By Nitish Pratik:
India and Soviet Union (USSR) enjoyed a close relationship before the cold war. When the cold war ended, India lost its interest in its victor, Russia, and Russia followed the same behaviour towards India. But the relationship has resurged now. It was Vladimir Putin’s visit to India in 2000 which was responsible for channelling this Indo-Russian wave in the right direction. It marked the ‘Declaration on Strategic Partnership between the Republic of India and the Russian Federation’ in October 2000. In the meantime, the scenario has changed. India has now become one of the fastest growing economies in the world and on the flipside Russia is not a major superpower anymore.
Russian Prime Minister Vladimir Putin was invited to New Delhi as the chief guest for the Republic day parade in 2007. During the visit, India became a major partner of the Russian satellite navigation system “GLONASS”. Then in November 2007, the two countries signed an agreement on joint lunar exploration followed by another agreement to build civilian nuclear reactors in October 2008. Chandrayaan-2 is also a lunar exploration mission proposed by the Indian Space Research Organisation (ISRO) and the Russian Federal Space Agency (RKA).
Putin also made an official visit to India in March 2010 and met with Indian Prime Minister Manmohan Singh, President Pratibha Patil and Sonia Gandhi. The two countries finalised five major deals, most importantly on nuclear energy, defence and space cooperation. They also touched upon effective methodologies to combat terrorism (mainly originating from Afghanistan).
The two countries have also set up an India-Russia Forum on Trade and Investment to promote trade, investment and economic cooperation between the two countries. The first Forum was held in New Delhi in February 2007. The Indo-Russian trade was expected to reach US$11 billion by 2012.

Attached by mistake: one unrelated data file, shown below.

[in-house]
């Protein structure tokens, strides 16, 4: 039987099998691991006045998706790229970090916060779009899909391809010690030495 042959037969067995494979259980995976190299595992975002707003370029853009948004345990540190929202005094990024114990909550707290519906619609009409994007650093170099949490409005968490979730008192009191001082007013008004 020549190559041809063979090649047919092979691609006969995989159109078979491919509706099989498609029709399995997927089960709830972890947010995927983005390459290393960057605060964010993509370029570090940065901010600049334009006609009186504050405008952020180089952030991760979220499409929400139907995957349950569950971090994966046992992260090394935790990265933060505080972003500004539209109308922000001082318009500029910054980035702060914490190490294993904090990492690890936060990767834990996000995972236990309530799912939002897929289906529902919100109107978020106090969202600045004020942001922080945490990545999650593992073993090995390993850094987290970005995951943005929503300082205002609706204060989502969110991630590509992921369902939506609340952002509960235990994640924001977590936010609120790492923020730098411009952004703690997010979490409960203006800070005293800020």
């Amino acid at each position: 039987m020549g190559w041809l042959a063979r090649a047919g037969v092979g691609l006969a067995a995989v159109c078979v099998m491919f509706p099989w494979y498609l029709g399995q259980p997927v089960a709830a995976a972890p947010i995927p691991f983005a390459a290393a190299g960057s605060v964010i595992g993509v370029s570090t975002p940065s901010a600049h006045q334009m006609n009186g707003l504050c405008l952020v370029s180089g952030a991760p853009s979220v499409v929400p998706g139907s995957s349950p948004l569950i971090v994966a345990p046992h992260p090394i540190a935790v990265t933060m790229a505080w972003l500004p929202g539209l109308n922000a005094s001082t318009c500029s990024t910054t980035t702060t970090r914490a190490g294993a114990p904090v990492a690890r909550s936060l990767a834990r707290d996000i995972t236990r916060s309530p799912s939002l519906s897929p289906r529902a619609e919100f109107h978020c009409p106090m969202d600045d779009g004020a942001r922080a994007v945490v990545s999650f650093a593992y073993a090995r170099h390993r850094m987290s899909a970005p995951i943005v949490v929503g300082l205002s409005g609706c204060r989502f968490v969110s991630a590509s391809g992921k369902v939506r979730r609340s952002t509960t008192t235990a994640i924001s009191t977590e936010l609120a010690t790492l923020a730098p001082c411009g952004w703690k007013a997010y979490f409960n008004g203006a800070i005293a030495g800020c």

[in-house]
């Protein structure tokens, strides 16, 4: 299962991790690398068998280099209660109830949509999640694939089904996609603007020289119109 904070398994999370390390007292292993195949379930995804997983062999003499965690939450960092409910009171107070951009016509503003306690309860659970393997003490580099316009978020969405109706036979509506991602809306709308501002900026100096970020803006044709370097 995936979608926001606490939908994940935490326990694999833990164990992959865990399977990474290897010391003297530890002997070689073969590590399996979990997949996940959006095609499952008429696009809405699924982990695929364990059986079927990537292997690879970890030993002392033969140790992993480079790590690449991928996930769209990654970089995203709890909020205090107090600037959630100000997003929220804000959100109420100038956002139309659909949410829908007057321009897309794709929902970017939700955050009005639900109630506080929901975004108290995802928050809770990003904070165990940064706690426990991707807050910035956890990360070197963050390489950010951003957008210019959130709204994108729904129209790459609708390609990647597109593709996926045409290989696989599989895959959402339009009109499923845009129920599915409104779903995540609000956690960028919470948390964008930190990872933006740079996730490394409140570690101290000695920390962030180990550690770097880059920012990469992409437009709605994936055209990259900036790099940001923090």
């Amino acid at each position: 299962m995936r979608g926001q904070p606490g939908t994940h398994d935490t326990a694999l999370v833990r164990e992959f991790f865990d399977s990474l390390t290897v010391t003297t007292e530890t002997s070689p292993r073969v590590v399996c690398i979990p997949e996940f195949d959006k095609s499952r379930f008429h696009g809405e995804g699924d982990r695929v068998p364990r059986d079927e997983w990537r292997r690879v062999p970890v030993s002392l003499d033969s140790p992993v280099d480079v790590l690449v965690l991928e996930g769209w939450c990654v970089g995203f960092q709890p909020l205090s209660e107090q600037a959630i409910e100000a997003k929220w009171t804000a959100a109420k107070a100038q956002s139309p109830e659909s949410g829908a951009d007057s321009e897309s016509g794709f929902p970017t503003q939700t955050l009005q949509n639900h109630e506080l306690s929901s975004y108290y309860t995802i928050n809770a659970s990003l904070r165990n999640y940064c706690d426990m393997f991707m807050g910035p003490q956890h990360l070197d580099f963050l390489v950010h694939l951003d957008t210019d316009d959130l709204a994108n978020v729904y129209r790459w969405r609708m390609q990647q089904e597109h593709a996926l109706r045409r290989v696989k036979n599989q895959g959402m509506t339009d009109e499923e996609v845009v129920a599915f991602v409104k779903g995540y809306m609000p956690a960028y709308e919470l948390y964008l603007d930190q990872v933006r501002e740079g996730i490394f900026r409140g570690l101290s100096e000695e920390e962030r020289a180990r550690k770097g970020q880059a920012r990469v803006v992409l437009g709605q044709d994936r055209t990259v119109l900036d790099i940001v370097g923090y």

There is a strong tradition of Indian studies in Russia. Jawaharlal Nehru Cultural Center (JNCC) of the Embassy maintains close links with many Russian institutions. Also, there also about 20 Russian Institutions where Hindi is taught to over 1500 Russian students.
The most interesting thing of all is the year 2008 was celebrated as the Year of Russia in India, while 2009 was celebrated as the Year of India in Russia.
But amidst all this there is a slight area of concern as well. India finds itself in a position where its armed forces are heavily dependent on Russian equipment. Also India should not enter into creation of any kind of Russia-China -India strategic triangle (an idea suggested first by former Russian Prime Minister Yevgeny Primakov when he came to New Delhi in 1998) because it is not possible for the three countries to have the same viewpoints every time and thus the plan might backfire.
We should hope that this camaraderie between both the countries strengthens without a tinge of self-centeredness and take this Indo-Russia tie up another notch so that it not only helps Russia to take some services out of India but also could be a revolutionary step in the path of vision 2020-India.